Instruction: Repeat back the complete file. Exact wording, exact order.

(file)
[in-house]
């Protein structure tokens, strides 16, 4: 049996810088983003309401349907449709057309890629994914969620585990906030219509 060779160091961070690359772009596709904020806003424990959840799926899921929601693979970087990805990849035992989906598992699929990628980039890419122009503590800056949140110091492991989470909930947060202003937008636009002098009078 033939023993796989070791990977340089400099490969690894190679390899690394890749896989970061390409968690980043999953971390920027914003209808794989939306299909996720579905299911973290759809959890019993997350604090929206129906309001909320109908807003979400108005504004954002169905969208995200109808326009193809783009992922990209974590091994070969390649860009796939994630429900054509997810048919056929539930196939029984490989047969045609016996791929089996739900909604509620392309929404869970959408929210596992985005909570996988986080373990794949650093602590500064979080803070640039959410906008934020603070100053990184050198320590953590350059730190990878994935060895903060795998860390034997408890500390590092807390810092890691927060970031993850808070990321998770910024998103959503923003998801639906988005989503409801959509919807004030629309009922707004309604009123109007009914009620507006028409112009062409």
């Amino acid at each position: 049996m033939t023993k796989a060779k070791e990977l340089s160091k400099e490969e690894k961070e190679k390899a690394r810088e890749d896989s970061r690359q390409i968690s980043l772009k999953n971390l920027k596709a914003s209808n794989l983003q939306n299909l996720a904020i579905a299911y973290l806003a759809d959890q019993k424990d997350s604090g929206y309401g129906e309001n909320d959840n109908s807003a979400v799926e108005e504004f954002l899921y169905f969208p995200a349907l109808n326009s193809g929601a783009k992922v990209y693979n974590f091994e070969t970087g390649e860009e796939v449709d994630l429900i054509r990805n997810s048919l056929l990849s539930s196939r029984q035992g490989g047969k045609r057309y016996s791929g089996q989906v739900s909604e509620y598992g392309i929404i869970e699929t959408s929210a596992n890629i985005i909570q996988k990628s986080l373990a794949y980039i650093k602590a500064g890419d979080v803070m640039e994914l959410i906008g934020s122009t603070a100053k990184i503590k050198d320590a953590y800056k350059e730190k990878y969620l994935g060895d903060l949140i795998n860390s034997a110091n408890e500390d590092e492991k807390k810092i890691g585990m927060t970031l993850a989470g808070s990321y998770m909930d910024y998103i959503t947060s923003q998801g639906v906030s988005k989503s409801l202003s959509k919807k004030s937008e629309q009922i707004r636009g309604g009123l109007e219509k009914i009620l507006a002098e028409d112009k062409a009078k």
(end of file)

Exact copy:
[in-house]
């Protein structure tokens, strides 16, 4: 049996810088983003309401349907449709057309890629994914969620585990906030219509 060779160091961070690359772009596709904020806003424990959840799926899921929601693979970087990805990849035992989906598992699929990628980039890419122009503590800056949140110091492991989470909930947060202003937008636009002098009078 033939023993796989070791990977340089400099490969690894190679390899690394890749896989970061390409968690980043999953971390920027914003209808794989939306299909996720579905299911973290759809959890019993997350604090929206129906309001909320109908807003979400108005504004954002169905969208995200109808326009193809783009992922990209974590091994070969390649860009796939994630429900054509997810048919056929539930196939029984490989047969045609016996791929089996739900909604509620392309929404869970959408929210596992985005909570996988986080373990794949650093602590500064979080803070640039959410906008934020603070100053990184050198320590953590350059730190990878994935060895903060795998860390034997408890500390590092807390810092890691927060970031993850808070990321998770910024998103959503923003998801639906988005989503409801959509919807004030629309009922707004309604009123109007009914009620507006028409112009062409």
């Amino acid at each position: 049996m033939t023993k796989a060779k070791e990977l340089s160091k400099e490969e690894k961070e190679k390899a690394r810088e890749d896989s970061r690359q390409i968690s980043l772009k999953n971390l920027k596709a914003s209808n794989l983003q939306n299909l996720a904020i579905a299911y973290l806003a759809d959890q019993k424990d997350s604090g929206y309401g129906e309001n909320d959840n109908s807003a979400v799926e108005e504004f954002l899921y169905f969208p995200a349907l109808n326009s193809g929601a783009k992922v990209y693979n974590f091994e070969t970087g390649e860009e796939v449709d994630l429900i054509r990805n997810s048919l056929l990849s539930s196939r029984q035992g490989g047969k045609r057309y016996s791929g089996q989906v739900s909604e509620y598992g392309i929404i869970e699929t959408s929210a596992n890629i985005i909570q996988k990628s986080l373990a794949y980039i650093k602590a500064g890419d979080v803070m640039e994914l959410i906008g934020s122009t603070a100053k990184i503590k050198d320590a953590y800056k350059e730190k990878y969620l994935g060895d903060l949140i795998n860390s034997a110091n408890e500390d590092e492991k807390k810092i890691g585990m927060t970031l993850a989470g808070s990321y998770m909930d910024y998103i959503t947060s923003q998801g639906v906030s988005k989503s409801l202003s959509k919807k004030s937008e629309q009922i707004r636009g309604g009123l109007e219509k009914i009620l507006a002098e028409d112009k062409a009078k």